I understand Shawn Levy went to Yale.
That explains a lot. He’s a dictator, but he’s just a cool dude, a real positive forward thinker.
Would say most great directors you’ve worked with are dictators?
I meant it, he’s a dictator, but yes, I think you have to be, you have to go on set and delegate responsibilities. You direct.
Have you worked with some bad dictators?
I’ve worked with some atrocious dictators, but I’ve been lucky to work with great dictators.
You’ve worked with Spike Lee, Curtis Hanson – not to reel off your resume to you.
(laughs) “Do you know what you’ve done?”
Some of the great of the directors of our time, do you feel like you’ve learned as much from some of the smaller and less successful films you’ve done?
Definitely, the biggest learning lesson I got on a film was Half Nelson. If you look at the original script we got and the movie that was produced, it took everyone’s effort for that movie to come together. All of us put 100% of ourselves to make that movie work. If you look at Night Catches Us – a movie I’m very proud of – you have to give all of yourself to make that movie work. And I think that’s the true artistry of independent world. It takes everybody. I’ve learned great lessons along the way.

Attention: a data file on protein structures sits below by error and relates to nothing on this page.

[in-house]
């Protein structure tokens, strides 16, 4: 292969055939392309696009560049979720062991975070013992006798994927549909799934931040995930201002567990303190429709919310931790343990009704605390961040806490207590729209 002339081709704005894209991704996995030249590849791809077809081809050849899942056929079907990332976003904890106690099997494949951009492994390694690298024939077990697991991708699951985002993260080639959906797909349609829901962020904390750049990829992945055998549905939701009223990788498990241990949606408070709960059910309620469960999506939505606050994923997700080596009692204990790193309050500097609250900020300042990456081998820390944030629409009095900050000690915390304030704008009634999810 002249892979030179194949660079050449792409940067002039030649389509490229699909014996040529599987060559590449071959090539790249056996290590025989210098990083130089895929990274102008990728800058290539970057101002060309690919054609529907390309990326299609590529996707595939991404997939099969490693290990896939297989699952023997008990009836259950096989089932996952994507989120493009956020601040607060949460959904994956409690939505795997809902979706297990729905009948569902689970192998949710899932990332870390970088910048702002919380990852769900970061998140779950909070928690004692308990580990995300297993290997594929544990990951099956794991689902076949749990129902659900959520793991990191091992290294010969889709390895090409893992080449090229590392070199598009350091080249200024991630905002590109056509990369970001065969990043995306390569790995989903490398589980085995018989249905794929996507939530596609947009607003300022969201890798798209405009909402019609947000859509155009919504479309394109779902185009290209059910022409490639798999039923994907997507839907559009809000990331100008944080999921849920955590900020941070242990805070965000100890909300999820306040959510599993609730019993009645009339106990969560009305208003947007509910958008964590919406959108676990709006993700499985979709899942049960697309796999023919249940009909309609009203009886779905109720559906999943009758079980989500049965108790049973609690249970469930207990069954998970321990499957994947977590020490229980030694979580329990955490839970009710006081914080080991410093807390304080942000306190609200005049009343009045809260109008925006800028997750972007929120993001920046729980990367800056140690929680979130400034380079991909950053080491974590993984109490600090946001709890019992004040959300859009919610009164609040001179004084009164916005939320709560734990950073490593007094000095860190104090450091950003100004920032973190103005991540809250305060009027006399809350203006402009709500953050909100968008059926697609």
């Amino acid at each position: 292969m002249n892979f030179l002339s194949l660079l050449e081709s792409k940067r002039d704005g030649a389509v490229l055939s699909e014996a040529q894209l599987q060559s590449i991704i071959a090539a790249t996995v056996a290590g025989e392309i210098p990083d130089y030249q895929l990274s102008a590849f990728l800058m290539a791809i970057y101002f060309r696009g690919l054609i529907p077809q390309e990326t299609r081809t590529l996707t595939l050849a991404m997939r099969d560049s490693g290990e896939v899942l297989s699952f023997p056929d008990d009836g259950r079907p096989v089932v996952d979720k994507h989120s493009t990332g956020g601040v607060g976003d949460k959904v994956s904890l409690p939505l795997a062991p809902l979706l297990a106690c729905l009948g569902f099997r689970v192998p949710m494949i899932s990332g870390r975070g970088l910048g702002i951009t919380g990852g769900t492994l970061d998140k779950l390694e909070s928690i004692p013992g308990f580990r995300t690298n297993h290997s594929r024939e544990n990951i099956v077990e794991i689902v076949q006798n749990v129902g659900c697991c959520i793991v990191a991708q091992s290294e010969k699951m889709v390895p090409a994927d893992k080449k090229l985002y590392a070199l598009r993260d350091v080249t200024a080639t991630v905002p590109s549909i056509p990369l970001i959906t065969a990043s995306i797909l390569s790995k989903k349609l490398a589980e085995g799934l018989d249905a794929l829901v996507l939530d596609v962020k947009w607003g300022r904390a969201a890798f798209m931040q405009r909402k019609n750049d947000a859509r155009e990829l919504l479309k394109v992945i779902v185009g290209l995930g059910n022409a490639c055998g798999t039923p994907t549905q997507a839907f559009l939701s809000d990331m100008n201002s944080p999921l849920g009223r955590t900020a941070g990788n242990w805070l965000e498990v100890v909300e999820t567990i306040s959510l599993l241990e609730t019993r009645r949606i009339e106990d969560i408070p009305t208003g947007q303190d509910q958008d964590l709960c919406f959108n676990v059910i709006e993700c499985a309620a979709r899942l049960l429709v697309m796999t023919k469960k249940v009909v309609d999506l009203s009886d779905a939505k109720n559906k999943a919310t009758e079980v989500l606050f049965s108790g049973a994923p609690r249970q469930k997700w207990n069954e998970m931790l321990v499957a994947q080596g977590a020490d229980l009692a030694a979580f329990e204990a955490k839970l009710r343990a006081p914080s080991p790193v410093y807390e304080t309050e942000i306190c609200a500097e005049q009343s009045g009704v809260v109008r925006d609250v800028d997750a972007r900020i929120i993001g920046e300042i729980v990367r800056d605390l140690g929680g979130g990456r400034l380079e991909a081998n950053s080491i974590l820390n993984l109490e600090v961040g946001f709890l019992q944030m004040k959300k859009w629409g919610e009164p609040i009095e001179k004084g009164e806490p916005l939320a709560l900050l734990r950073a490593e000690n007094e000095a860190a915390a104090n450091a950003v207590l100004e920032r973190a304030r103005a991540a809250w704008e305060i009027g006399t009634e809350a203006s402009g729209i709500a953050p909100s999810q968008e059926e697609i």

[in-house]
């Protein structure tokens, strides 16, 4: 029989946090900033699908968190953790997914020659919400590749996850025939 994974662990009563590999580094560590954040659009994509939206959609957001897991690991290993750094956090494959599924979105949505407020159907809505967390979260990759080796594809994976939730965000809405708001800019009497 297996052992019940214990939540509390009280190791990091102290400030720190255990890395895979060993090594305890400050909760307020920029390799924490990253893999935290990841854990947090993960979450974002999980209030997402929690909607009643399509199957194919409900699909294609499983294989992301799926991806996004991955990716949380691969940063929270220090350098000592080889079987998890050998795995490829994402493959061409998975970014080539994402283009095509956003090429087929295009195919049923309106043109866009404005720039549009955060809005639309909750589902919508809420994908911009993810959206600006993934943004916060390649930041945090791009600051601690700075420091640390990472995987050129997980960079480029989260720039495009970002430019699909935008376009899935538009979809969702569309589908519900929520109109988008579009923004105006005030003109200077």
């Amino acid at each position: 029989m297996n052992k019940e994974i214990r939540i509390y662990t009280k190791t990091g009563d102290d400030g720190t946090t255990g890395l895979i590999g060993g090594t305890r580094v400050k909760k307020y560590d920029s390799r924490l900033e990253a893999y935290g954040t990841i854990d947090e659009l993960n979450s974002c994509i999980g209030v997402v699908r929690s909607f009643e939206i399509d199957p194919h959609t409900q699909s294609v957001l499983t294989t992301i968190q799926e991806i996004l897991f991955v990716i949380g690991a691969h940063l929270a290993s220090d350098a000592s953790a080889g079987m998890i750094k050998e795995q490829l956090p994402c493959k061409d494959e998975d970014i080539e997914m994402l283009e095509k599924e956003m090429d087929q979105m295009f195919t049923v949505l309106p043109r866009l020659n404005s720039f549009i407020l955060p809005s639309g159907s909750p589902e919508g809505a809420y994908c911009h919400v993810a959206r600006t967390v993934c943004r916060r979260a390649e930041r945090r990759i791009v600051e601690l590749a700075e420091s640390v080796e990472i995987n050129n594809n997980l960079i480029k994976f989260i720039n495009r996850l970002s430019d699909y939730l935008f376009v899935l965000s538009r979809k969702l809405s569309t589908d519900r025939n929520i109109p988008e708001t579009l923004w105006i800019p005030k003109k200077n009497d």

So do you see yourself doing half and half, keep one foot in the big business and some independent world – though it feels like the independent world is shrinking.
I feel like it’s growing because the studios isn’t interested in small movies any more. If you think of your favorite three movies as a kid, they wouldn’t make those movies any more. And that’s crazy and sad. What I would like to do is like a pie. I’d like to do two independent movies, one Hollywood movie and a play every year. If I can do that, that would be the perfect world. That’s the plan.
Real Steel opens October 7. Check it out.